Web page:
اجرای میراث : اصالت تجدید نظر در گردشگری
|کد مقاله||سال انتشار||مقاله انگلیسی||ترجمه فارسی||تعداد کلمات|
|132||2012||19 صفحه PDF||سفارش دهید||محاسبه نشده|
Publisher : Elsevier - Science Direct (الزویر - ساینس دایرکت)
Journal : Annals of Tourism Research, Volume 39, Issue 3, July 2012, Pages 1495–1513
This paper explores how the dongba as the ritual practitioner perceives his authenticity during the marriage ceremony in the Naxi Wedding Courtyard in Lijiang, China. Through the dongba’s life story, the paper indicates that, the power of his making judgment is not entirely related to the toured objects, socially constructed reality or the existential feeling, but also has to do with what happens in between. The ritual performance, integrated with the external world, gives rise to the performative experience of the authenticity and offers a deep understanding of the link between memory, habitus and embodied practice. The dynamic process of “becoming” authentic weaves the interaction between the individual agency and the reality.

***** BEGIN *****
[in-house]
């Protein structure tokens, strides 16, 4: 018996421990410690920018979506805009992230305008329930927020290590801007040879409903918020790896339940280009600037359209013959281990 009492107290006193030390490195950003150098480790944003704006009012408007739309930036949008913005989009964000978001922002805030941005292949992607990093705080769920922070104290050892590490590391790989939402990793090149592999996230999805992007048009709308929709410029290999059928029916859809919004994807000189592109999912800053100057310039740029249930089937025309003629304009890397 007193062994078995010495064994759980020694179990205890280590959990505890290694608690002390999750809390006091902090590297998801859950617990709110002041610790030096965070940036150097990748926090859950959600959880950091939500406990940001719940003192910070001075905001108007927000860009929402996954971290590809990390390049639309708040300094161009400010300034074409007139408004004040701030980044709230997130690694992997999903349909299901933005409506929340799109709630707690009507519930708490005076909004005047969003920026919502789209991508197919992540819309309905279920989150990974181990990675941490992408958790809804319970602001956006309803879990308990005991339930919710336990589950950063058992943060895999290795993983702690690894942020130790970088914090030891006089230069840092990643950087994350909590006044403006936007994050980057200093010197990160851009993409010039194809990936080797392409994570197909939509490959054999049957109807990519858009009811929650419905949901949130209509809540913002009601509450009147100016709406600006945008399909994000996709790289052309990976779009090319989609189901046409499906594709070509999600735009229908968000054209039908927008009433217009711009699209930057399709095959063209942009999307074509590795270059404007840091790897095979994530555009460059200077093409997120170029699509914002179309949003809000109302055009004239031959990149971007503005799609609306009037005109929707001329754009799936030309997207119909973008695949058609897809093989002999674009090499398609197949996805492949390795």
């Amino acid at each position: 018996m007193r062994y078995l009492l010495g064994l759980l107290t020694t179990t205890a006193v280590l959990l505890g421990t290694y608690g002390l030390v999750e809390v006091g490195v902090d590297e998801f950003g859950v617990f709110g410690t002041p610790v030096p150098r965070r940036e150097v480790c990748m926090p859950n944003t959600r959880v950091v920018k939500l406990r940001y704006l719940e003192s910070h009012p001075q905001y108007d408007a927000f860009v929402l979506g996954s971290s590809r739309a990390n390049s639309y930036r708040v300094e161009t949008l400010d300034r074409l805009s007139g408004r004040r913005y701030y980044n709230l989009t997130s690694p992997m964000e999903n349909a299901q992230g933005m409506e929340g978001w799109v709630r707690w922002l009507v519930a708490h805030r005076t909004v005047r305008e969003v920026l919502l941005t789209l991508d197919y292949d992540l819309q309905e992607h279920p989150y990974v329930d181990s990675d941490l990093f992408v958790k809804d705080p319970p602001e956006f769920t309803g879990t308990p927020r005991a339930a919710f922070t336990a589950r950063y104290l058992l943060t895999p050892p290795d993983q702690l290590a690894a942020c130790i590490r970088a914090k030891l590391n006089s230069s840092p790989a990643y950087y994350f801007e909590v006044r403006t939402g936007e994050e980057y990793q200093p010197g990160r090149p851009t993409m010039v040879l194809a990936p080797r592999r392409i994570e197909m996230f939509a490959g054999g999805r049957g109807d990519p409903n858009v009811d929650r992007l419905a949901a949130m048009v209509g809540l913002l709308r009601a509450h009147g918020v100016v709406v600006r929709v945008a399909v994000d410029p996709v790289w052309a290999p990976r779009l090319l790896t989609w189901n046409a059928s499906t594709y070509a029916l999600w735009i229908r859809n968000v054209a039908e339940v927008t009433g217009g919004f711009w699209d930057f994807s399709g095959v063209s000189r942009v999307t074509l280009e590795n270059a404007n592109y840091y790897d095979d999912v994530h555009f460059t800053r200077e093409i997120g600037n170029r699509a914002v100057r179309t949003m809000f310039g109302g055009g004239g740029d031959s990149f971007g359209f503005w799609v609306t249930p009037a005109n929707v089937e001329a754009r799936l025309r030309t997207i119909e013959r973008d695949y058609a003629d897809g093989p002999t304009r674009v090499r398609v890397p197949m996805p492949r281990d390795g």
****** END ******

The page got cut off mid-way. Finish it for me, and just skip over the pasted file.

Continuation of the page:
“I don’t mind if they take it as a performance or just for fun. I can tell that today’s ritual is real,” these are words used by Fuhua after he finished his ritual as a dongba in a Naxi wedding ceremony. This event happened in the Naxi Wedding Courtyard, a place staging Naxi wedding celebrations and arranging traditional marriage rituals for tourists and local people under the auspices of dongba, the ritual practitioner of Dongba religion in Lijiang (McKhann, 2010). Grounded in the tourism development discourse at Lijiang, China, the commoditization of indigenous Dongba religion as a new form of culture and its manifestation in local customs, folk festivals and cultural traditions have developed dramatically in the past two decades. Although staged performance has been regarded as a new trend of consumption, Fuhua seems to have his own understanding of his ritual that relates to the issue of authenticity. Being one presentation of global cultural change, tourism has been searching for “authenticity”, a movement from the front to the back of human interaction that reflects the desires of tourists and consumers for genuine and credible cultural construction and representation in diverse cultural and heritage contexts. The long term academic discussion on what precisely “authenticity” means to tourism has resulted in three major approaches in conceptualizing the term, namely objective authenticity, constructive authenticity and existential authenticity. However, the existing categories seem to imply a dichotomy of objective-subjective orientation. The reaction to “mediatised, commercialized and socially constructed reality is not a ‘thing’ to possess or ‘a state of mind”’ (Knudsen & Waade, 2010, p. 1), but an instrumental embodiment aroused through the dynamic interaction between individual agency and the external world. In this sense, authenticity is neither objective nor subjective, but rather performative. Different from former studies about authenticity in tourism from the perspective of tourists, this study is mainly based on the view of performers. Taking the life story of a dongba named Fuhua who was born in a Dongba family, trained in the official Dongba Research Institute, and now working as the marriage ritual performer in the Naxi Wedding Courtyard as a case study, this paper aims to explore how this dongba perceives his authenticity of the ritual performance in the marriage ceremony. The notion of performative authenticity here illustrates the dynamic interaction between memory, habitus and embodied practice. The socio-economic and political transition in China, in particular the policy on culture heritage will be used as a window to explore “complex human and social engagement, relations and negotiation” (Crouch, 1999) in the process of tourism development.